I was around when trail-blazing lawyers won the first cases on behalf of courageous transgender clients — people like Phyllis Frye, Spencer Bergstedt, Jennifer Levi, Shannon Minter, Kylar Broadus, and so, so many others. I watched as trial courts began to admit actual medical testimony validating the reality of our identities and lives. I was there when Michael Kantaras opened up his life for the whole world to examine and watched as the trial court dived deeply into what it means to be transgender. I know that there now exists an impressive body of legal analysis and precedent to support our existence, our humanity and our civil rights. No administrative action or state statute can erase that body of law.
Moments of pride
Although I lost three jobs due to my gender identity, I also was among a group of lawyers and advocates who fought for workplace protections for transgender individuals. And I helped Family Equality to submit an Amicus Brief to the Supreme Court when it heard the case of a transgender worker from Michigan who had been terminated due to her gender identity. I joined hundreds of others on the steps of the Court the day of oral arguments and spoke to the crowd about the need for job protections. Aimee Stephens won her case and, as a consequence, job protections for gay and transgender people now exist in every state, as part of Title VII of the 1964 Civil Rights Act.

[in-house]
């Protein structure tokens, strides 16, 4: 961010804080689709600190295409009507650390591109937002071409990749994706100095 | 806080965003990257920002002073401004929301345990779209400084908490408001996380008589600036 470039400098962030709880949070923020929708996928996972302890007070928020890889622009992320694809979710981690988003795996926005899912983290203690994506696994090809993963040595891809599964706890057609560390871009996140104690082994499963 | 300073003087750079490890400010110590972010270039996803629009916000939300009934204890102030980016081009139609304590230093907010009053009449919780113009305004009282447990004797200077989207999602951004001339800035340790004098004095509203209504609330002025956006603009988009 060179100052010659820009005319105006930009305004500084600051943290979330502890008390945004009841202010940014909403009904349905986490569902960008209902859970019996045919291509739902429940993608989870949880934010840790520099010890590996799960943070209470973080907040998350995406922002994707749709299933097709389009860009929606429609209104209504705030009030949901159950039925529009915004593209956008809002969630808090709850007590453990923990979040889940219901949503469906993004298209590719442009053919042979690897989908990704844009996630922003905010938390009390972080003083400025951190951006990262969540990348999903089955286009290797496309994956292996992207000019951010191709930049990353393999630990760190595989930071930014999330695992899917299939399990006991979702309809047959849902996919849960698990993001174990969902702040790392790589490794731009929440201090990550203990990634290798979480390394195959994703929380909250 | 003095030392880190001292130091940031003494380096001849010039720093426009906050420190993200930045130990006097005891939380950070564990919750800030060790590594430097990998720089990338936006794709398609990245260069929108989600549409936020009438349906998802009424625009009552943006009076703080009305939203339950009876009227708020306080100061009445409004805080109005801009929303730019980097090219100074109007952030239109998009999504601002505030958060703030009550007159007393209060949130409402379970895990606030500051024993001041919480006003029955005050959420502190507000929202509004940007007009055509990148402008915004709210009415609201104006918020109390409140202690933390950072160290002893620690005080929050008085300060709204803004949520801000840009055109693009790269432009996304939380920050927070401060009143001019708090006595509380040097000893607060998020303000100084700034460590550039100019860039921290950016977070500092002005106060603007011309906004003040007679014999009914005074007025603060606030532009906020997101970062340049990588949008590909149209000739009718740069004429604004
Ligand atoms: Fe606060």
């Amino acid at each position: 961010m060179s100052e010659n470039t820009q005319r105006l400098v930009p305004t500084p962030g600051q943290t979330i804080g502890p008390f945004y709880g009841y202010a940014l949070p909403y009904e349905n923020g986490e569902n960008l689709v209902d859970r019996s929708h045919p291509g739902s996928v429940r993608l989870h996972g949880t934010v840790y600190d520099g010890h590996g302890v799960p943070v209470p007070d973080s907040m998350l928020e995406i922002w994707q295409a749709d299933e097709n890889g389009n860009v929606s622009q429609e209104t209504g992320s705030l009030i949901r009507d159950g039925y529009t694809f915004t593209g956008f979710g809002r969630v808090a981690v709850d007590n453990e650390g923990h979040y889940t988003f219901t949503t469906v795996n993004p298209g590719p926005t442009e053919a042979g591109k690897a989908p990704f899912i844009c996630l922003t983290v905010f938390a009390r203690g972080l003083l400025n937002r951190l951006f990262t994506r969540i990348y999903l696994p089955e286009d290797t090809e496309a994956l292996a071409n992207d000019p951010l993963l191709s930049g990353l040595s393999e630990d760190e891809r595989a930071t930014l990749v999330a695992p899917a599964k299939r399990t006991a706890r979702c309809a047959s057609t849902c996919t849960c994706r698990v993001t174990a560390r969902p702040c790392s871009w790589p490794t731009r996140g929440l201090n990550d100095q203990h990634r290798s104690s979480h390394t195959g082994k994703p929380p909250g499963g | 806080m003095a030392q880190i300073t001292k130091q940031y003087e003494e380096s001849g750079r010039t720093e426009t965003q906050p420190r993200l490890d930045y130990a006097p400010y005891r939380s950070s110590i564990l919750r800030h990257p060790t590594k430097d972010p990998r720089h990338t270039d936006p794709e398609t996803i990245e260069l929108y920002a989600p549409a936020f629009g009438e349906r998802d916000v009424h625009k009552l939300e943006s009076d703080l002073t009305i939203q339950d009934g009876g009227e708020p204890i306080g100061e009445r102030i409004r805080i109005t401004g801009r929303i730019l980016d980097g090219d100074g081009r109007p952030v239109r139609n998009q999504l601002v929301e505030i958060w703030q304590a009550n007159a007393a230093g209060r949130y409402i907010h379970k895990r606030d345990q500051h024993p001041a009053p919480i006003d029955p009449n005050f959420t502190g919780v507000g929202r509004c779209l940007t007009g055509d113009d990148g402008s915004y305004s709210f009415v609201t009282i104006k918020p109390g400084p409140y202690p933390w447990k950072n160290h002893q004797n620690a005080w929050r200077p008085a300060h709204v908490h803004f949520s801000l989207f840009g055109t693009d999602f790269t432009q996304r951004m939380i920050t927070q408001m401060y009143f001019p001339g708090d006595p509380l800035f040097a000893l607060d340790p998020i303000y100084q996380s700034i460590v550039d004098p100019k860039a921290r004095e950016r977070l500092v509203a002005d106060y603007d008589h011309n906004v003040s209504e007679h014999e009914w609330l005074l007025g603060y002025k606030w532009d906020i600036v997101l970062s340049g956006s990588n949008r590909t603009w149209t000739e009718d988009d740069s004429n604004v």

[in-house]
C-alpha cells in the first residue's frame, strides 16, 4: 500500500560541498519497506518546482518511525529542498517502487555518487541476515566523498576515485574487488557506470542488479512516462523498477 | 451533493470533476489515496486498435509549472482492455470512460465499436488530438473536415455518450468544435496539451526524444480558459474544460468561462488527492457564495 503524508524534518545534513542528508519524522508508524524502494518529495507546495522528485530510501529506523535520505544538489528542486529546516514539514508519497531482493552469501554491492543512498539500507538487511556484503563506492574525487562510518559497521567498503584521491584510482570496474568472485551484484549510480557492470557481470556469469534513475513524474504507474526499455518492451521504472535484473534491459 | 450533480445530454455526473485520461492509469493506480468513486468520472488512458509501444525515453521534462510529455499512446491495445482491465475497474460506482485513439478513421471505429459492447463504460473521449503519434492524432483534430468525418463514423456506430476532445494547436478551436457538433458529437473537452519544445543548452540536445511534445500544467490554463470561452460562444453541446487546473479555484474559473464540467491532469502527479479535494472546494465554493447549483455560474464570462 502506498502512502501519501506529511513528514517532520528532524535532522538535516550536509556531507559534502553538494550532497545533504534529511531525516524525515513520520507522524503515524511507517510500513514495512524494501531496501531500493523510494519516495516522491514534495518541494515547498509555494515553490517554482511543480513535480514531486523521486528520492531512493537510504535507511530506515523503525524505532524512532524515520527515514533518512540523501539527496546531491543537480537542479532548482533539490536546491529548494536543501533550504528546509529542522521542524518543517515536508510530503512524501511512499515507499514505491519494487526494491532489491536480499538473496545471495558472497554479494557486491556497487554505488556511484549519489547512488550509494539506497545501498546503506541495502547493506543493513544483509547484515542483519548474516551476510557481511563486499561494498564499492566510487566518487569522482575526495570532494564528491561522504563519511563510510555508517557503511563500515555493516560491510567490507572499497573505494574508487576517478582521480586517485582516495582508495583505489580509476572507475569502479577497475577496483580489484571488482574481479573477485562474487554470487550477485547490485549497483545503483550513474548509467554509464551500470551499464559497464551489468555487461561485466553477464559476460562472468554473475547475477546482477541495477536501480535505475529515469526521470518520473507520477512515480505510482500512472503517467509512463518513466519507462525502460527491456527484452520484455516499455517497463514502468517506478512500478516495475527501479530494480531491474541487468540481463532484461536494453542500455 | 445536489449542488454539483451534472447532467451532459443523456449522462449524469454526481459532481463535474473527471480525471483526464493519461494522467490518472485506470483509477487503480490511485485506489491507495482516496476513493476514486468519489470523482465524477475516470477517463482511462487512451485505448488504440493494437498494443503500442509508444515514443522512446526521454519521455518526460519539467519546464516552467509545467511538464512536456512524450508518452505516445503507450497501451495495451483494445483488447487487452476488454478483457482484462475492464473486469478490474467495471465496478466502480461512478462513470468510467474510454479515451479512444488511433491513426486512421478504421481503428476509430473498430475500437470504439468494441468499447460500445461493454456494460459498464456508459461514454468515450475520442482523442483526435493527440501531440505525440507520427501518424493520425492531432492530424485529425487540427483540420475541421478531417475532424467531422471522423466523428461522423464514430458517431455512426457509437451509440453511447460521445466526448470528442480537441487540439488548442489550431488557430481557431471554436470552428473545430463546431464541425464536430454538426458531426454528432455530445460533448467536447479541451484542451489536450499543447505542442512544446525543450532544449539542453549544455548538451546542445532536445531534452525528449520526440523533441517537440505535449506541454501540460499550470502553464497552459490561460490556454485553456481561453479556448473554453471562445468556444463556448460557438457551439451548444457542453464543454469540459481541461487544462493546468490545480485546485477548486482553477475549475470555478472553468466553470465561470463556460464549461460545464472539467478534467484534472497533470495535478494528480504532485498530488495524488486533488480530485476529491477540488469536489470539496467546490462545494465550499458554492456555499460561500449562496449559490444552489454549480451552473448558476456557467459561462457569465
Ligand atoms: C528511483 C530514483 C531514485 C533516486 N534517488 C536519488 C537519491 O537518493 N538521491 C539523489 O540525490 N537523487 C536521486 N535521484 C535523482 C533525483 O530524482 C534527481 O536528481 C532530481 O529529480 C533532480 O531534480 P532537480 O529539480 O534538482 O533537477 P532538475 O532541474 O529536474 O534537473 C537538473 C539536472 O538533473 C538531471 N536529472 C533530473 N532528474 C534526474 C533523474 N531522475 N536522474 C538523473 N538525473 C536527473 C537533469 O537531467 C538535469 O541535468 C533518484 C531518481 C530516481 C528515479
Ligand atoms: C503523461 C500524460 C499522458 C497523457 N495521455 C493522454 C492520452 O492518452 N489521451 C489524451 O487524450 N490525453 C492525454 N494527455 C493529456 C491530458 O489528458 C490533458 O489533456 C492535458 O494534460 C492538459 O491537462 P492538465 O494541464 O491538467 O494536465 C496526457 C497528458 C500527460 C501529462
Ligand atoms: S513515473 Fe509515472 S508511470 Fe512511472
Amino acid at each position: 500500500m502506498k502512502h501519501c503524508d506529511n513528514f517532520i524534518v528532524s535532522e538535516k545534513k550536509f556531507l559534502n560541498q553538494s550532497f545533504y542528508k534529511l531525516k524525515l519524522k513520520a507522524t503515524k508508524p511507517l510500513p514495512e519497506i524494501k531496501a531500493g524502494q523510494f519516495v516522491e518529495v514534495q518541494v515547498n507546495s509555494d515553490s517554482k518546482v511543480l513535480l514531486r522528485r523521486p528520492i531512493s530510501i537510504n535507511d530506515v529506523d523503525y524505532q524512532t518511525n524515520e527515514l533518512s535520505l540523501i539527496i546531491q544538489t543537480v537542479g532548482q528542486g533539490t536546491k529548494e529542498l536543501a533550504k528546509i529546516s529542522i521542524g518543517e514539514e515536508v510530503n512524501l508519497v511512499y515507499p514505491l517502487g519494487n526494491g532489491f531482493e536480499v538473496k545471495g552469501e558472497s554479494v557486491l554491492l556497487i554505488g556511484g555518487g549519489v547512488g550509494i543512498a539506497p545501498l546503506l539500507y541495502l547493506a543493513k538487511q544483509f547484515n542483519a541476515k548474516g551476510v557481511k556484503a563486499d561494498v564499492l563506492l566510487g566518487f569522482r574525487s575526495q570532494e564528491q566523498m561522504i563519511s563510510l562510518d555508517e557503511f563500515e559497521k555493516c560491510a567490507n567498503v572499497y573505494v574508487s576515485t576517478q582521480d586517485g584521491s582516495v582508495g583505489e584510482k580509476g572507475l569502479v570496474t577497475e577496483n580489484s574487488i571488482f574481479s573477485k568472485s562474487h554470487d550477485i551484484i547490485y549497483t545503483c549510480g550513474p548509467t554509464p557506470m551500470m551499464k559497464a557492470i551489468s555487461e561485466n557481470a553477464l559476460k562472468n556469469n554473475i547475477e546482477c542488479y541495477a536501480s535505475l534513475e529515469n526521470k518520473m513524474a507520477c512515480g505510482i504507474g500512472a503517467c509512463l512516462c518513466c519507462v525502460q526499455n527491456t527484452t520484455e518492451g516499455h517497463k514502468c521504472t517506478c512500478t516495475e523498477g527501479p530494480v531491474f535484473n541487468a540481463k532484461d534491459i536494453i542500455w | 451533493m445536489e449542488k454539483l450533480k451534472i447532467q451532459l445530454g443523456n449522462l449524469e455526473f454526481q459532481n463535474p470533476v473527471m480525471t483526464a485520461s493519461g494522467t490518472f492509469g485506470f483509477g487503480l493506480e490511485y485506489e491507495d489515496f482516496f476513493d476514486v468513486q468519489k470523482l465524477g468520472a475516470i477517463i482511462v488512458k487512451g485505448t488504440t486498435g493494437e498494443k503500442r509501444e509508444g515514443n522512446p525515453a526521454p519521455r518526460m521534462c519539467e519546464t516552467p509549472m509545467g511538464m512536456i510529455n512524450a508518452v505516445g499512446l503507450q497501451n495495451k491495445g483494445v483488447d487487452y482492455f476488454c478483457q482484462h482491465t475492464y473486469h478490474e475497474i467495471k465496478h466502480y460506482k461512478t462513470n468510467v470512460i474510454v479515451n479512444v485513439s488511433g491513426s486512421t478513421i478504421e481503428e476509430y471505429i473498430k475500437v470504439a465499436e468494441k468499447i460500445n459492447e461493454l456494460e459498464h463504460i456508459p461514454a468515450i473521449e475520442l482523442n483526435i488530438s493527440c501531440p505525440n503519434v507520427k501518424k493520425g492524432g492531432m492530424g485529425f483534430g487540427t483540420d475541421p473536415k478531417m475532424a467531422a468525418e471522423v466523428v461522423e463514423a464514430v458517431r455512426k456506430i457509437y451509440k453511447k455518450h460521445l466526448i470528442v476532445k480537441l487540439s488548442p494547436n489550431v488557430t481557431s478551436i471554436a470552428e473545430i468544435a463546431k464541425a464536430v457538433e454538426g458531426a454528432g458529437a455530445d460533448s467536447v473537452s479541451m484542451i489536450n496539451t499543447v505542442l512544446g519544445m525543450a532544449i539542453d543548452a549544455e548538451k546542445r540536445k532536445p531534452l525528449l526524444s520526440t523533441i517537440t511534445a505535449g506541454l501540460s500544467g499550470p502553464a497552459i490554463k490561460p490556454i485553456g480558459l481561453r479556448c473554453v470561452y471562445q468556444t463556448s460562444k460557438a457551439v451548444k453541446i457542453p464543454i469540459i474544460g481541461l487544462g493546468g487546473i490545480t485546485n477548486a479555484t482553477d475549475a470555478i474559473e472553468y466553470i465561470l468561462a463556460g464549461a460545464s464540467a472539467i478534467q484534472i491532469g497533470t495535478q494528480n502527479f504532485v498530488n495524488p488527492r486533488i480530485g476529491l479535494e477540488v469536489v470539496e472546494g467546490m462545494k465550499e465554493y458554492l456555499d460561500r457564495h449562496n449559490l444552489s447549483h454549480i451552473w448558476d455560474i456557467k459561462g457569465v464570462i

I have been witness to the rise of allies in our struggle to gain respect and recognition. Our many allies both in and around the movement — including not only national and local advocates, but also friends and family and co-workers and community members who know us and love us — give us added strength and the heart to persevere
I’m not afraid…but I am angry